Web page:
Should You be on Your Commercial Roof?
You’re managing a lot of property and maybe a lot of people, too. The roof might be the least of your worries; it usually is until it leaks. The burning question is, should you – or shouldn’t you – go up there? We’ve got the answer.
Know your roof.
This doesn’t mean you need to walk it, though. Have your roofing contractor draw up a roof plan so you’ve got a keen understanding of what roof elements are present and where. Share this with anyone getting on the roof to help them better identify hazards. If you do venture onto the roof though, don’t violate OSHA’s Walking-Working Surfaces rule for General Industry; you’ll need fall protection and personal protective equipment (PPE).
Make sure trades don’t damage your roof.
How do you do this without getting on the roof? You’ve got three options.
- Ask your roofing contractor to walk the roof after the work is done.
- Have the laborers take photos of their work and the surrounding roof area. Pictures can reassure you that no damage was done and that no debris, tools, or parts have been left to clog roof drains.
- Use a drone to get a bird’s eye view. Loads of companies are available for hire.
Check for storm damage.
After a storm event, look first for interior signs of roof trouble. Walk the ground-level perimeter and look up at flashings and downspouts. Is something out of alignment? Is there bent edge metal? Anything above 45 mph is considered a gale-force storm; warranties top off there. If you have gale to tornadic winds or see anything awry, call your roofing contractor and immediately schedule a roofing inspection.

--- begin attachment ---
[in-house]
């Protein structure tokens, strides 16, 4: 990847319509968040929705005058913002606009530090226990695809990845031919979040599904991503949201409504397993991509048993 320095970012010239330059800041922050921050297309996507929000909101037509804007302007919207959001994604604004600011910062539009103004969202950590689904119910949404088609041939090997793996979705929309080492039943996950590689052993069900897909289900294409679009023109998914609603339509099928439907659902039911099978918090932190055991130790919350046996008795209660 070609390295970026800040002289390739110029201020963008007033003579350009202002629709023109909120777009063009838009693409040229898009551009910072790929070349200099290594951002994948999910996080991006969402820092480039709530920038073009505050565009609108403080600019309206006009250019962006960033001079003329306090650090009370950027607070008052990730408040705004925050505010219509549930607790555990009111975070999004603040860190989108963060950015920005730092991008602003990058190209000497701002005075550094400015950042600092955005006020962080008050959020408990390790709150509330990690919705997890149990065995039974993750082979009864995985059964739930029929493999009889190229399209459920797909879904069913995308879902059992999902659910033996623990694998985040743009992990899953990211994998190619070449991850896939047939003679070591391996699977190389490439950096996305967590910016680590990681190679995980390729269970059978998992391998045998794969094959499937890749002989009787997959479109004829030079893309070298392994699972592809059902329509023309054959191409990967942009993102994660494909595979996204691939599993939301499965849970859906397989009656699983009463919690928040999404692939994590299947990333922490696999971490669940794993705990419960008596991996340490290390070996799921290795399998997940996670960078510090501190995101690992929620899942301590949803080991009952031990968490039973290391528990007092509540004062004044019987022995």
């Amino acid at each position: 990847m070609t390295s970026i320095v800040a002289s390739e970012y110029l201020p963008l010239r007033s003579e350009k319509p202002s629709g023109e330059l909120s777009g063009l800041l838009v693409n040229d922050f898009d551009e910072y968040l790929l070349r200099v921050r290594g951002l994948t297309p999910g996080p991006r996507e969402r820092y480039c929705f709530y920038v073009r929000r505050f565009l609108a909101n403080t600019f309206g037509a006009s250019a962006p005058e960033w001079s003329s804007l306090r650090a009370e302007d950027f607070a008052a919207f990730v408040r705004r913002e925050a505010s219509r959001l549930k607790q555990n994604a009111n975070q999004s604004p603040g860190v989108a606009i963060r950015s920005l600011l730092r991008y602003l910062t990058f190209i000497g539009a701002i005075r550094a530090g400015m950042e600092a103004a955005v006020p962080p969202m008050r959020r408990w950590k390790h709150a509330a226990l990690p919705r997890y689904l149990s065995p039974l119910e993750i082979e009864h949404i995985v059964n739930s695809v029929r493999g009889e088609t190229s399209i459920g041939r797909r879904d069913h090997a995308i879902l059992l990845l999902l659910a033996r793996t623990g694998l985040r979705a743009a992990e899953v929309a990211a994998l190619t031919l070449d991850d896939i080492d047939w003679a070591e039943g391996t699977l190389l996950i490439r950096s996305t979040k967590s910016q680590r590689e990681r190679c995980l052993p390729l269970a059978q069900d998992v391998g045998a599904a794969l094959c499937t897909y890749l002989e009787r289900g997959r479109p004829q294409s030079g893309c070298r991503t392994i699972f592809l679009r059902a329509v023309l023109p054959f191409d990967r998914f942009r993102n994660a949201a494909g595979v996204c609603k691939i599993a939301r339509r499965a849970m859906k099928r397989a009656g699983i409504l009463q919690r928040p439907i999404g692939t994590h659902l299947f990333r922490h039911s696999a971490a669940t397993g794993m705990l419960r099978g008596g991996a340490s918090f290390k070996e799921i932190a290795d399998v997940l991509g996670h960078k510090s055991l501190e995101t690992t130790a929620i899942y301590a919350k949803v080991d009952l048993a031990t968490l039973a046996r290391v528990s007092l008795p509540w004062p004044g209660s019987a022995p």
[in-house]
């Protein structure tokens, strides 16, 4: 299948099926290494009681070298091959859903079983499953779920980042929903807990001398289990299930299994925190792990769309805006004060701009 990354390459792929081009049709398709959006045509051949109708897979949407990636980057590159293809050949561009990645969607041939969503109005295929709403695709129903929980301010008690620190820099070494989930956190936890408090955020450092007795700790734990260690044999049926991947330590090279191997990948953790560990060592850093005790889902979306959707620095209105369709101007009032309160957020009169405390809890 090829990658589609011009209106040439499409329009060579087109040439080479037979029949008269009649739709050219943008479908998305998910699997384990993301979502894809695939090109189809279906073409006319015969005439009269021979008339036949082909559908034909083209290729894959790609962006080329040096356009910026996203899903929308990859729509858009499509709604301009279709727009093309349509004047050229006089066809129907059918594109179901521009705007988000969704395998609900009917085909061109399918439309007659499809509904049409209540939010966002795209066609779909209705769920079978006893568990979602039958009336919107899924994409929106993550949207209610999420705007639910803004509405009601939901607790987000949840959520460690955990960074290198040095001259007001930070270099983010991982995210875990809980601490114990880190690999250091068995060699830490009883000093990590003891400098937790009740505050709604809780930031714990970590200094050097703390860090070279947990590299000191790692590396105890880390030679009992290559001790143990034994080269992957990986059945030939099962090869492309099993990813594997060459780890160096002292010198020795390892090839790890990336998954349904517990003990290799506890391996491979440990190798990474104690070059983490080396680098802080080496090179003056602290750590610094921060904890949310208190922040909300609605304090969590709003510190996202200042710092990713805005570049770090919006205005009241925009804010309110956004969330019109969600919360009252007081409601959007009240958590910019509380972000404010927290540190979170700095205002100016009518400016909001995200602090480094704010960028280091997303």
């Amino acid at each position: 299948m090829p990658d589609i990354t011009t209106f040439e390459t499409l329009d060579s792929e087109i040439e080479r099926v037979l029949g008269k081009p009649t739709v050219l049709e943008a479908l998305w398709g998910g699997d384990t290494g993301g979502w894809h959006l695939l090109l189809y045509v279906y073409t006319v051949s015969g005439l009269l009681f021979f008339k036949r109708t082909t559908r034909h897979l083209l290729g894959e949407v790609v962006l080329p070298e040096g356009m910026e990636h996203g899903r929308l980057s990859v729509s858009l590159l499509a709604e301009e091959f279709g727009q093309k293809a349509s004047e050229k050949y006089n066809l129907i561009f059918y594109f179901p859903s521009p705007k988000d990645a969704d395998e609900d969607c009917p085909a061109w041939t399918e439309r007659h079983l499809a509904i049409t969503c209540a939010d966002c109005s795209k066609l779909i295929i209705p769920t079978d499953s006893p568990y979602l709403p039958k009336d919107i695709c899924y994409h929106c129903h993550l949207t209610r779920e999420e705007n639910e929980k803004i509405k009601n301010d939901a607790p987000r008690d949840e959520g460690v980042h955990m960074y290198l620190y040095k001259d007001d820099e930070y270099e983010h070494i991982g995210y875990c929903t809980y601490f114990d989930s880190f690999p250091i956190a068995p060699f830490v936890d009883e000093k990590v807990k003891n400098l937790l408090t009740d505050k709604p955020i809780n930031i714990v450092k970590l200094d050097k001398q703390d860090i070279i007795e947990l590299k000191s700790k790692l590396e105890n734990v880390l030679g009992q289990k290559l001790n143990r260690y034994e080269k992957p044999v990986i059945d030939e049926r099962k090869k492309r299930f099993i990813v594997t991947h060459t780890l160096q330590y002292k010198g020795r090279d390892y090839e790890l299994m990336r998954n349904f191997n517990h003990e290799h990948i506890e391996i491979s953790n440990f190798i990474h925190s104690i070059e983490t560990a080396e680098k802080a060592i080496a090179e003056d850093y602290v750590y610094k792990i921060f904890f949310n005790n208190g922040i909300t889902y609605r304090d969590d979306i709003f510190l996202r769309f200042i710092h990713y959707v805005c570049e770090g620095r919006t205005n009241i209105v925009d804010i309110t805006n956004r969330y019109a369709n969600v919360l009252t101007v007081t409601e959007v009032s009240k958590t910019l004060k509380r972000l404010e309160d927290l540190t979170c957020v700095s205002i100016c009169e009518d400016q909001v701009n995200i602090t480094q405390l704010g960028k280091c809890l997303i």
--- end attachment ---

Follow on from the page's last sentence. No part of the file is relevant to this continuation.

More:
Leave winter ice well enough alone.
First of all, it’s dangerous. Secondly, ice melt, salt, and hammering away with ice picks can cause tremendous damage to the roofing membrane, much of which won’t be visible until spring rains. The physical damage you can do and the safety risks are not worth it. If you’re concerned about the ice, call a roofing contractor who knows how to work safely on the roof and has solutions that aren’t destructive.
Reconsider DIY repairs.
Incompatible materials can exacerbate the damage, void the roof system manufacturer warranty, and cost more money to make right. Unless it’s an absolute necessity, hire a roofing contractor that’s certified to install and maintain the roof system you have. They’ll perform roof repairs, according to the roof system manufacturer’s specifications.
We know how to work safely on your roof. Contact D. C. Taylor Co. today!